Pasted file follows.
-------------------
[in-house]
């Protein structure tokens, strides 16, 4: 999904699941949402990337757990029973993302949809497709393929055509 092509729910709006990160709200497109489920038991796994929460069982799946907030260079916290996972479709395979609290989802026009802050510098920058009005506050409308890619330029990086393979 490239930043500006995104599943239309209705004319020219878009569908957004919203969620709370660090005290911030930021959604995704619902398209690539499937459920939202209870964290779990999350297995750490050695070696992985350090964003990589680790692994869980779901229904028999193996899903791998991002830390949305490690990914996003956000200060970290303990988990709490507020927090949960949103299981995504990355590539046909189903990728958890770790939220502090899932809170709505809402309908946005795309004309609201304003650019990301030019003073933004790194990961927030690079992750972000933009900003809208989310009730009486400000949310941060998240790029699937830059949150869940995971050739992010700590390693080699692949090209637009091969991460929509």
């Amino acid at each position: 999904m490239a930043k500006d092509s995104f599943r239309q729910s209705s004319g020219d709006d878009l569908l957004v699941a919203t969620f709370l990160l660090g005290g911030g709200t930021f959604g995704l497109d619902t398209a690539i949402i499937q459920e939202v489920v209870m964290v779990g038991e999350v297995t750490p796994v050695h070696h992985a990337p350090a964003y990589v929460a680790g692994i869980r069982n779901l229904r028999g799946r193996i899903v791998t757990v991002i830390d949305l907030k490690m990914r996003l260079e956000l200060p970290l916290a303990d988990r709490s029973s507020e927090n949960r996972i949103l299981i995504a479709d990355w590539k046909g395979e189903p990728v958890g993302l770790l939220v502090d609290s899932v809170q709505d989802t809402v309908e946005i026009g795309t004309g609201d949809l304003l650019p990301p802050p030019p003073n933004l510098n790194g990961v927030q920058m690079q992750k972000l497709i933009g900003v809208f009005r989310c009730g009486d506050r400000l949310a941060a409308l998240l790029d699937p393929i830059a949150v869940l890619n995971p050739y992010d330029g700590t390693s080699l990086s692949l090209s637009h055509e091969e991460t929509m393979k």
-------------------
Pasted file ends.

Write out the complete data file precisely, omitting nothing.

[in-house]
């Protein structure tokens, strides 16, 4: 999904699941949402990337757990029973993302949809497709393929055509 092509729910709006990160709200497109489920038991796994929460069982799946907030260079916290996972479709395979609290989802026009802050510098920058009005506050409308890619330029990086393979 490239930043500006995104599943239309209705004319020219878009569908957004919203969620709370660090005290911030930021959604995704619902398209690539499937459920939202209870964290779990999350297995750490050695070696992985350090964003990589680790692994869980779901229904028999193996899903791998991002830390949305490690990914996003956000200060970290303990988990709490507020927090949960949103299981995504990355590539046909189903990728958890770790939220502090899932809170709505809402309908946005795309004309609201304003650019990301030019003073933004790194990961927030690079992750972000933009900003809208989310009730009486400000949310941060998240790029699937830059949150869940995971050739992010700590390693080699692949090209637009091969991460929509």
């Amino acid at each position: 999904m490239a930043k500006d092509s995104f599943r239309q729910s209705s004319g020219d709006d878009l569908l957004v699941a919203t969620f709370l990160l660090g005290g911030g709200t930021f959604g995704l497109d619902t398209a690539i949402i499937q459920e939202v489920v209870m964290v779990g038991e999350v297995t750490p796994v050695h070696h992985a990337p350090a964003y990589v929460a680790g692994i869980r069982n779901l229904r028999g799946r193996i899903v791998t757990v991002i830390d949305l907030k490690m990914r996003l260079e956000l200060p970290l916290a303990d988990r709490s029973s507020e927090n949960r996972i949103l299981i995504a479709d990355w590539k046909g395979e189903p990728v958890g993302l770790l939220v502090d609290s899932v809170q709505d989802t809402v309908e946005i026009g795309t004309g609201d949809l304003l650019p990301p802050p030019p003073n933004l510098n790194g990961v927030q920058m690079q992750k972000l497709i933009g900003v809208f009005r989310c009730g009486d506050r400000l949310a941060a409308l998240l790029d699937p393929i830059a949150v869940l890619n995971p050739y992010d330029g700590t390693s080699l990086s692949l090209s637009h055509e091969e991460t929509m393979k």